Q&A: How to Know If a Child Needs Speech and Language Therapy

Speech is one of the main ways in which your child starts communicating with those around him. It develops naturally, along with other signs of normal growth and development. In certain cases, children might show speech or language problems, which once diagnosed and treated properly, would compensate the delays.

 

I visited Yasmine Darwish Shamseddine, speech and language therapist, who has been in this field for the past 14 years. Yasmine also works in scholastic and media domains, in order to spread more awareness, not only about language development, but also about learning skills. She explained and offered suggestions on how to diagnose if a child needs speech and language therapy.

 

1. When should someone consult a speech and language therapist?

“A mother can consult a speech and language therapist as early as the age of 8 months , to check for instance if the babbling is fine. “Consulting” should not be a taboo verb, it can actually be done whenever she feels she either needs tips or answers to her concerns.”

 

2. Does a speech and language therapy only deal with verbal language problems?

“Language delays, speech problems, pronunciation (or articulation), stuttering, learning difficulties, dyslexia, dysorthographia, dyscalculia, dysphonia and so on are among the cases that speech and language therapists deal with. Sometimes, the need of other therapists is essential in order to contain the symptoms better, and reach properly the objectives of the therapy.”

 

           Language comes throughout the simplest form of play

 

3. What are the signs of a language delay?
“Each child learns at different rates, however all children follow general milestones; these exist to evaluate, approximately each child’s skills. If he/she does not show the following in these age ranges, consulting a speech and language therapist would be helpful and recommended.

 

Between 12 and 23 months:
– says mama/baba/dada
– uses gestures as a non-verbal mean of communication
– babbles many different sounds
– starts pointing at familiar objects or people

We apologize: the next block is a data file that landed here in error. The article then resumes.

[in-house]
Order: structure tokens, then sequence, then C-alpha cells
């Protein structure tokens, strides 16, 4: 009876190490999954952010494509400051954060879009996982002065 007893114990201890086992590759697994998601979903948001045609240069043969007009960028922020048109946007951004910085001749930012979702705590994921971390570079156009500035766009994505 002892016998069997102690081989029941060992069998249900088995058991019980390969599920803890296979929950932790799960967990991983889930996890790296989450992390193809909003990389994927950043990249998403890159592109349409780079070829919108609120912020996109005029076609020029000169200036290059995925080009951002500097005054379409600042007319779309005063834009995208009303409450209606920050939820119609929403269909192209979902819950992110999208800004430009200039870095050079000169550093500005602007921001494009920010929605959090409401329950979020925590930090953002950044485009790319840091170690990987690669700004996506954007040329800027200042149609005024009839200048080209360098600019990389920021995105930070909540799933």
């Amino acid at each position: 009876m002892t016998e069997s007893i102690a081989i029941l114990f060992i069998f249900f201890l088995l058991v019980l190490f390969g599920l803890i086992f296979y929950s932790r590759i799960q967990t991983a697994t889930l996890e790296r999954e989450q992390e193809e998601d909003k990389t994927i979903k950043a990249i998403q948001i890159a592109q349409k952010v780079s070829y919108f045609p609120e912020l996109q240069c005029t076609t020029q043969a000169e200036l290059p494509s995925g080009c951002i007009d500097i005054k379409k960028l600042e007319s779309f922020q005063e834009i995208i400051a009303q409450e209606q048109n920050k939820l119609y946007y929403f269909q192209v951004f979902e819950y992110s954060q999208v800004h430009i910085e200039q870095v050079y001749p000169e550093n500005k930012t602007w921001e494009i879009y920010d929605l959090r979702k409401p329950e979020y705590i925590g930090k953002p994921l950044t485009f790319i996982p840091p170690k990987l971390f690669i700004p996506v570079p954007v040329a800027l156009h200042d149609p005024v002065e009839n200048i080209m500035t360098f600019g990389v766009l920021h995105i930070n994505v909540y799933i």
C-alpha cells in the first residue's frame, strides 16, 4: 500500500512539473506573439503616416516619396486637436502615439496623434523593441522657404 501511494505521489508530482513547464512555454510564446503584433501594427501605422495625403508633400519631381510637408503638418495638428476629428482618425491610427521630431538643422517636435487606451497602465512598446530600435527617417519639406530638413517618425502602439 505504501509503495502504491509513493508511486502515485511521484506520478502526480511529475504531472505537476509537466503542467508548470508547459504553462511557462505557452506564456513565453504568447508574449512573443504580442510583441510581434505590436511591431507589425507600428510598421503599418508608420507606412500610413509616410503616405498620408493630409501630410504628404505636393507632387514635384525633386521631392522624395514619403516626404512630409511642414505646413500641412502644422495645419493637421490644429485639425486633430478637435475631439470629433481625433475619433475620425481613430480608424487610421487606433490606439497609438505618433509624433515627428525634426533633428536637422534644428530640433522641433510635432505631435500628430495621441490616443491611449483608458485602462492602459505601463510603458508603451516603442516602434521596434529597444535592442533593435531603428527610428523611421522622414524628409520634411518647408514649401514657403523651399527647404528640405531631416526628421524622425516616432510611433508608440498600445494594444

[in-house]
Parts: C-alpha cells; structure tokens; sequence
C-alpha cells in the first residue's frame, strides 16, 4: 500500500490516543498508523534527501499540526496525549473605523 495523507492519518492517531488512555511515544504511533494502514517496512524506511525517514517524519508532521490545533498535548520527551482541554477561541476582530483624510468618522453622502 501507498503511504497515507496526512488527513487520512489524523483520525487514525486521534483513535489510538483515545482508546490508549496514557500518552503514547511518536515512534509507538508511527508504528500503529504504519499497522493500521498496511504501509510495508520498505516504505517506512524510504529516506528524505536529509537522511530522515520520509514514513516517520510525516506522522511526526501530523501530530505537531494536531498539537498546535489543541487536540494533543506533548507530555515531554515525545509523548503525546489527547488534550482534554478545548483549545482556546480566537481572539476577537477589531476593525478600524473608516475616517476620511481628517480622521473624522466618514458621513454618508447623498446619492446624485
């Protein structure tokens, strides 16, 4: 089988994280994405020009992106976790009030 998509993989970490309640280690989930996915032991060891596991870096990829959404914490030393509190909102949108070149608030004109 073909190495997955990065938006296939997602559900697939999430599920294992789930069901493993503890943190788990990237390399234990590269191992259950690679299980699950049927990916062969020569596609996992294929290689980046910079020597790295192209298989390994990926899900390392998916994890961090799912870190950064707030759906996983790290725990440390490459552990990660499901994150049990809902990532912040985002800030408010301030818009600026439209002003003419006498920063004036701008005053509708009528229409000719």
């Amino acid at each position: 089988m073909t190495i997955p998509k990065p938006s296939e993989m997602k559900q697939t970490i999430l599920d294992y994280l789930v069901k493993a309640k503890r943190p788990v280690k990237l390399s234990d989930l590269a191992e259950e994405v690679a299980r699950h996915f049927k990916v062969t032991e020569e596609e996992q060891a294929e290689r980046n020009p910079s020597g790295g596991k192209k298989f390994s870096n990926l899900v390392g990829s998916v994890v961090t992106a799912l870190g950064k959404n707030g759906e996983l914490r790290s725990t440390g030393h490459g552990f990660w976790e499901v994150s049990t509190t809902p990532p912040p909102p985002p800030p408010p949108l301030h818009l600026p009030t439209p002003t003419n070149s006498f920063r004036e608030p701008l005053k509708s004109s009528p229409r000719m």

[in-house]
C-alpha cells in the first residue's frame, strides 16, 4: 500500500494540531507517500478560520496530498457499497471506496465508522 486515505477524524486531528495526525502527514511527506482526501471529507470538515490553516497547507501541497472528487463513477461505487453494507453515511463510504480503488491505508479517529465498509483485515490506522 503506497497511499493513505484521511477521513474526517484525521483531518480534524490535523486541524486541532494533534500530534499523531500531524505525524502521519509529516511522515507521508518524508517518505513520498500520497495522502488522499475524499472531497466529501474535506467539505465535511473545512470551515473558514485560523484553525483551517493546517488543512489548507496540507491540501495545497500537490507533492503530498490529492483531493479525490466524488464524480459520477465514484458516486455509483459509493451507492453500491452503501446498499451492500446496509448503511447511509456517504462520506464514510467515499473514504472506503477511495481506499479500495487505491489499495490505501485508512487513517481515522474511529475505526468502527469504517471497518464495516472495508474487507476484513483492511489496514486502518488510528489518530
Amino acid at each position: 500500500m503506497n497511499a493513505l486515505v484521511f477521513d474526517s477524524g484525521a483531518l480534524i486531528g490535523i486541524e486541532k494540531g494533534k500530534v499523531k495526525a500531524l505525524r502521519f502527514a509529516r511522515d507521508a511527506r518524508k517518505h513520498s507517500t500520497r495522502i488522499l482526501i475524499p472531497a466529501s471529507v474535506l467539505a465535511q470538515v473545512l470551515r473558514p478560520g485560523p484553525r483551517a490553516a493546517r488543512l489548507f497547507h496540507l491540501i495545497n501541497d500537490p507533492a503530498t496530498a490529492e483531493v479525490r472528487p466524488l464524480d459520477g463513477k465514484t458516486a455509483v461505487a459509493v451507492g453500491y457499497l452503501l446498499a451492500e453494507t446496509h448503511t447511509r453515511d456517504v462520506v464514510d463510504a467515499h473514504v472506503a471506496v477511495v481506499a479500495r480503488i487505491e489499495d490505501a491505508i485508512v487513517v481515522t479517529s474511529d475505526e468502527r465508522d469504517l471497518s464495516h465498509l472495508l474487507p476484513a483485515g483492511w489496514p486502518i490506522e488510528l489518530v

– makes sure he/she is understood by using different modes of communication
– plays in a more structured way

 

Between 24 and 35 months:
– responds to simple commands
– imitates actions
– starts using word-phrases: putting 2 words in a sentence even if grammatically incorrect
– initiates questions, even if in their own “ terms”, as a way of interacting with others
– sings, even if not very intelligible

 

Between 36 and 47 months:
– uses short sentences, with a better grammar structure, month after month
– repeats easier after someone
– articulates better some sounds
– understands more directions, complex ones included
– masters better foreign languages”

 

4. Starting which age can the child start speech therapy?

“Since we mentioned the basis of the milestones, whenever we feel that the child is not meeting half the points, speech and language therapy sessions can start. Sometimes, we start the therapy with parental guidance sessions, as a part of the child’s objectives. It provides limits, for both parents and children, consistency in dealing with children’s reactions and continuous involvement according to each child’s span.”

 

5. When does a child start showing improvement in therapy?

“Speech and language therapy hits both concrete and abstract developmental skills, therefore directly implemented objectives such as articulation show “faster” improvement than dealing with stuttering issues or reading skills- these take “more time”; however the child starts learning and applying the techniques from the beginning.”

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